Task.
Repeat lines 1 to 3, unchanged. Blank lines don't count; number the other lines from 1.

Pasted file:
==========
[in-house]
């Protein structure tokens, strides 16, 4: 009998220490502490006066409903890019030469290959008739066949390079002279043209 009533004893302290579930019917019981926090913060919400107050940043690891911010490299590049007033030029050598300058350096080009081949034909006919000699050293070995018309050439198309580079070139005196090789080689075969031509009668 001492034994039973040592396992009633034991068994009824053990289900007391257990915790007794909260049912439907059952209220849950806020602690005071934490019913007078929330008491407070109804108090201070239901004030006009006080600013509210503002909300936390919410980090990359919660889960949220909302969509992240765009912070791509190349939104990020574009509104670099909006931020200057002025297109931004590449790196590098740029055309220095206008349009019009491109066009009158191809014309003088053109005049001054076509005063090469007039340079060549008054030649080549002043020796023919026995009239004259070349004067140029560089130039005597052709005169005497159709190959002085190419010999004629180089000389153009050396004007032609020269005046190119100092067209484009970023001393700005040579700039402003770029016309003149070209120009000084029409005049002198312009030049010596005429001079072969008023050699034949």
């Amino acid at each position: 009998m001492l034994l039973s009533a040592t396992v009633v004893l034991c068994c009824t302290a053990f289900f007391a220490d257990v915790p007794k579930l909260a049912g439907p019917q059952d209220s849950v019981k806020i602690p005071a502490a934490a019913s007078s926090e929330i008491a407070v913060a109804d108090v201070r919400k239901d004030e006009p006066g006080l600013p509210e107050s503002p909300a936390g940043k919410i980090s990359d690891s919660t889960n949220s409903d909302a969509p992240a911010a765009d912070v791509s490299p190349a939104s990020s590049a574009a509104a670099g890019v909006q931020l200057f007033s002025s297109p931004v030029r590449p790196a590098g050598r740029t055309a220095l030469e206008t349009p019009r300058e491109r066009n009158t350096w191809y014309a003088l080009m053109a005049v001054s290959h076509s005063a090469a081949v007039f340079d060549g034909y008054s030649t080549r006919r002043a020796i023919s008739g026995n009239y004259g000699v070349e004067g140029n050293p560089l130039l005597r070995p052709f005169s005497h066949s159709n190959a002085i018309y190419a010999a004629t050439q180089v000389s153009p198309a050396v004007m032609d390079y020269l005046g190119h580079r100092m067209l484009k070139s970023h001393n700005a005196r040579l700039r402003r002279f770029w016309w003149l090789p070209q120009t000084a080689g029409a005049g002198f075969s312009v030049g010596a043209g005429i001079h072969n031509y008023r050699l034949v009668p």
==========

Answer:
[in-house]
């Protein structure tokens, strides 16, 4: 009998220490502490006066409903890019030469290959008739066949390079002279043209 009533004893302290579930019917019981926090913060919400107050940043690891911010490299590049007033030029050598300058350096080009081949034909006919000699050293070995018309050439198309580079070139005196090789080689075969031509009668 001492034994039973040592396992009633034991068994009824053990289900007391257990915790007794909260049912439907059952209220849950806020602690005071934490019913007078929330008491407070109804108090201070239901004030006009006080600013509210503002909300936390919410980090990359919660889960949220909302969509992240765009912070791509190349939104990020574009509104670099909006931020200057002025297109931004590449790196590098740029055309220095206008349009019009491109066009009158191809014309003088053109005049001054076509005063090469007039340079060549008054030649080549002043020796023919026995009239004259070349004067140029560089130039005597052709005169005497159709190959002085190419010999004629180089000389153009050396004007032609020269005046190119100092067209484009970023001393700005040579700039402003770029016309003149070209120009000084029409005049002198312009030049010596005429001079072969008023050699034949």
């Amino acid at each position: 009998m001492l034994l039973s009533a040592t396992v009633v004893l034991c068994c009824t302290a053990f289900f007391a220490d257990v915790p007794k579930l909260a049912g439907p019917q059952d209220s849950v019981k806020i602690p005071a502490a934490a019913s007078s926090e929330i008491a407070v913060a109804d108090v201070r919400k239901d004030e006009p006066g006080l600013p509210e107050s503002p909300a936390g940043k919410i980090s990359d690891s919660t889960n949220s409903d909302a969509p992240a911010a765009d912070v791509s490299p190349a939104s990020s590049a574009a509104a670099g890019v909006q931020l200057f007033s002025s297109p931004v030029r590449p790196a590098g050598r740029t055309a220095l030469e206008t349009p019009r300058e491109r066009n009158t350096w191809y014309a003088l080009m053109a005049v001054s290959h076509s005063a090469a081949v007039f340079d060549g034909y008054s030649t080549r006919r002043a020796i023919s008739g026995n009239y004259g000699v070349e004067g140029n050293p560089l130039l005597r070995p052709f005169s005497h066949s159709n190959a002085i018309y190419a010999a004629t050439q180089v000389s153009p198309a050396v004007m032609d390079y020269l005046g190119h580079r100092m067209l484009k070139s970023h001393n700005a005196r040579l700039r402003r002279f770029w016309w003149l090789p070209q120009t000084a080689g029409a005049g002198f075969s312009v030049g010596a043209g005429i001079h072969n031509y008023r050699l034949v009668p």